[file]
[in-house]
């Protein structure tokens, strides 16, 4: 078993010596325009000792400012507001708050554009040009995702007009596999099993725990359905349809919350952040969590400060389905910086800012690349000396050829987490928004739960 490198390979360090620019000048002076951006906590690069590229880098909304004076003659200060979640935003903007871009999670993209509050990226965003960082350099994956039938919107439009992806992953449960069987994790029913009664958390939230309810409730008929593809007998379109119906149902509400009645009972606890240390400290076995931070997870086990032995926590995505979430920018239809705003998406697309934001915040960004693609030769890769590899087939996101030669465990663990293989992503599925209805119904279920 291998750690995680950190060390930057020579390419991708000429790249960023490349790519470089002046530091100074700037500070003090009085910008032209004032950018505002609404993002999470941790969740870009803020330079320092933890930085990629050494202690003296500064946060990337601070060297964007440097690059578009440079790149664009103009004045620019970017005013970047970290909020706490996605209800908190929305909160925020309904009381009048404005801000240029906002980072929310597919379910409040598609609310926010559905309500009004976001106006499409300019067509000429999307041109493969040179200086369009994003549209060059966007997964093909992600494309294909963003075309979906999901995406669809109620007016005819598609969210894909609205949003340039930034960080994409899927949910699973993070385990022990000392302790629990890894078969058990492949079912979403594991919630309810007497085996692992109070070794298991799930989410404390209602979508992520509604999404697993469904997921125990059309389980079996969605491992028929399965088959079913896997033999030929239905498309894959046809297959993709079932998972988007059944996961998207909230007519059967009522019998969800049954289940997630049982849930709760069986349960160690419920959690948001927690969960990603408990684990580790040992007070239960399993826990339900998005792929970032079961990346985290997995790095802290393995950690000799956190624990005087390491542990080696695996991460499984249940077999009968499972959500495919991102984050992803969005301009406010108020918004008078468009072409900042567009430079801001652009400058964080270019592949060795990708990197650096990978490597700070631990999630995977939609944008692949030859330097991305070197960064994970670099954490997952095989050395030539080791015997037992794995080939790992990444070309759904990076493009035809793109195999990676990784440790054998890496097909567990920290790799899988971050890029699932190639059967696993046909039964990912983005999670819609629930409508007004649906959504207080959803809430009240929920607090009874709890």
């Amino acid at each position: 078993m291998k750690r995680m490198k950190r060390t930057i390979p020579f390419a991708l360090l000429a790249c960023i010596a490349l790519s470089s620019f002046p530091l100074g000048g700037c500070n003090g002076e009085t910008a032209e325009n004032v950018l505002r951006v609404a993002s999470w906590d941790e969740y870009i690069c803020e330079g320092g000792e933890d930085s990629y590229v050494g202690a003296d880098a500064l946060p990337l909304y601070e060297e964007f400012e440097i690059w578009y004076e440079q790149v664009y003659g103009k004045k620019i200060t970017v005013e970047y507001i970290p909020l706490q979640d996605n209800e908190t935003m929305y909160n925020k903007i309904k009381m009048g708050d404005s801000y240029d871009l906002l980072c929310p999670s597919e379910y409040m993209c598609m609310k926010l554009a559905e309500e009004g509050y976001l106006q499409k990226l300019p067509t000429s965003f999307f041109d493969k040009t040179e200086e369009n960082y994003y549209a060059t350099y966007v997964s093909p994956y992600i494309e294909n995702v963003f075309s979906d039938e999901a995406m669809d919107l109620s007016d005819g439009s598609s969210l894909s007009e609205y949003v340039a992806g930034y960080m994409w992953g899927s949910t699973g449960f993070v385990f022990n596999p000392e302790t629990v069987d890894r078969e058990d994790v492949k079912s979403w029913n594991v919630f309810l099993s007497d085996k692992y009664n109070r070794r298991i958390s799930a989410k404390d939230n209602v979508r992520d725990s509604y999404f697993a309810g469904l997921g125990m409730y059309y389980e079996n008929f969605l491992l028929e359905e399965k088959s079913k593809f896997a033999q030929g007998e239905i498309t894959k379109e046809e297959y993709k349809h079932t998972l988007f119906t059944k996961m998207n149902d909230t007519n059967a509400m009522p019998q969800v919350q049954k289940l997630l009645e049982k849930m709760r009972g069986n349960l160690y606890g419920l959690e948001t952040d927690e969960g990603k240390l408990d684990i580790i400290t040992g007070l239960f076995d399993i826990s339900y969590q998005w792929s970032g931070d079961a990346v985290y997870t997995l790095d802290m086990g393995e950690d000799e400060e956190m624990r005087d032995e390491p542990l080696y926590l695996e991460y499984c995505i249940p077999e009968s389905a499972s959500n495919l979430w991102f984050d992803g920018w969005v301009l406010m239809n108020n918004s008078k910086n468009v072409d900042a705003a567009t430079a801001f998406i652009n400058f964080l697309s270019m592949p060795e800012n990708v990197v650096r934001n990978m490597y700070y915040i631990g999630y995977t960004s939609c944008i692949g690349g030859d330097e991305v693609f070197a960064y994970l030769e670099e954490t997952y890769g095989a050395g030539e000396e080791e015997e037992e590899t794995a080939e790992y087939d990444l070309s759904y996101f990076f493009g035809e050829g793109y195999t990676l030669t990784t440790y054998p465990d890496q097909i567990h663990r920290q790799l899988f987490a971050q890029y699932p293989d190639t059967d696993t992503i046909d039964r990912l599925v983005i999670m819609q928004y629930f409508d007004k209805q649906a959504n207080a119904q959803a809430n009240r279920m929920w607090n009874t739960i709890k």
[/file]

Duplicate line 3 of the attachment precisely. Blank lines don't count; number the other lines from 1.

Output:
């Amino acid at each position: 078993m291998k750690r995680m490198k950190r060390t930057i390979p020579f390419a991708l360090l000429a790249c960023i010596a490349l790519s470089s620019f002046p530091l100074g000048g700037c500070n003090g002076e009085t910008a032209e325009n004032v950018l505002r951006v609404a993002s999470w906590d941790e969740y870009i690069c803020e330079g320092g000792e933890d930085s990629y590229v050494g202690a003296d880098a500064l946060p990337l909304y601070e060297e964007f400012e440097i690059w578009y004076e440079q790149v664009y003659g103009k004045k620019i200060t970017v005013e970047y507001i970290p909020l706490q979640d996605n209800e908190t935003m929305y909160n925020k903007i309904k009381m009048g708050d404005s801000y240029d871009l906002l980072c929310p999670s597919e379910y409040m993209c598609m609310k926010l554009a559905e309500e009004g509050y976001l106006q499409k990226l300019p067509t000429s965003f999307f041109d493969k040009t040179e200086e369009n960082y994003y549209a060059t350099y966007v997964s093909p994956y992600i494309e294909n995702v963003f075309s979906d039938e999901a995406m669809d919107l109620s007016d005819g439009s598609s969210l894909s007009e609205y949003v340039a992806g930034y960080m994409w992953g899927s949910t699973g449960f993070v385990f022990n596999p000392e302790t629990v069987d890894r078969e058990d994790v492949k079912s979403w029913n594991v919630f309810l099993s007497d085996k692992y009664n109070r070794r298991i958390s799930a989410k404390d939230n209602v979508r992520d725990s509604y999404f697993a309810g469904l997921g125990m409730y059309y389980e079996n008929f969605l491992l028929e359905e399965k088959s079913k593809f896997a033999q030929g007998e239905i498309t894959k379109e046809e297959y993709k349809h079932t998972l988007f119906t059944k996961m998207n149902d909230t007519n059967a509400m009522p019998q969800v919350q049954k289940l997630l009645e049982k849930m709760r009972g069986n349960l160690y606890g419920l959690e948001t952040d927690e969960g990603k240390l408990d684990i580790i400290t040992g007070l239960f076995d399993i826990s339900y969590q998005w792929s970032g931070d079961a990346v985290y997870t997995l790095d802290m086990g393995e950690d000799e400060e956190m624990r005087d032995e390491p542990l080696y926590l695996e991460y499984c995505i249940p077999e009968s389905a499972s959500n495919l979430w991102f984050d992803g920018w969005v301009l406010m239809n108020n918004s008078k910086n468009v072409d900042a705003a567009t430079a801001f998406i652009n400058f964080l697309s270019m592949p060795e800012n990708v990197v650096r934001n990978m490597y700070y915040i631990g999630y995977t960004s939609c944008i692949g690349g030859d330097e991305v693609f070197a960064y994970l030769e670099e954490t997952y890769g095989a050395g030539e000396e080791e015997e037992e590899t794995a080939e790992y087939d990444l070309s759904y996101f990076f493009g035809e050829g793109y195999t990676l030669t990784t440790y054998p465990d890496q097909i567990h663990r920290q790799l899988f987490a971050q890029y699932p293989d190639t059967d696993t992503i046909d039964r990912l599925v983005i999670m819609q928004y629930f409508d007004k209805q649906a959504n207080a119904q959803a809430n009240r279920m929920w607090n009874t739960i709890k």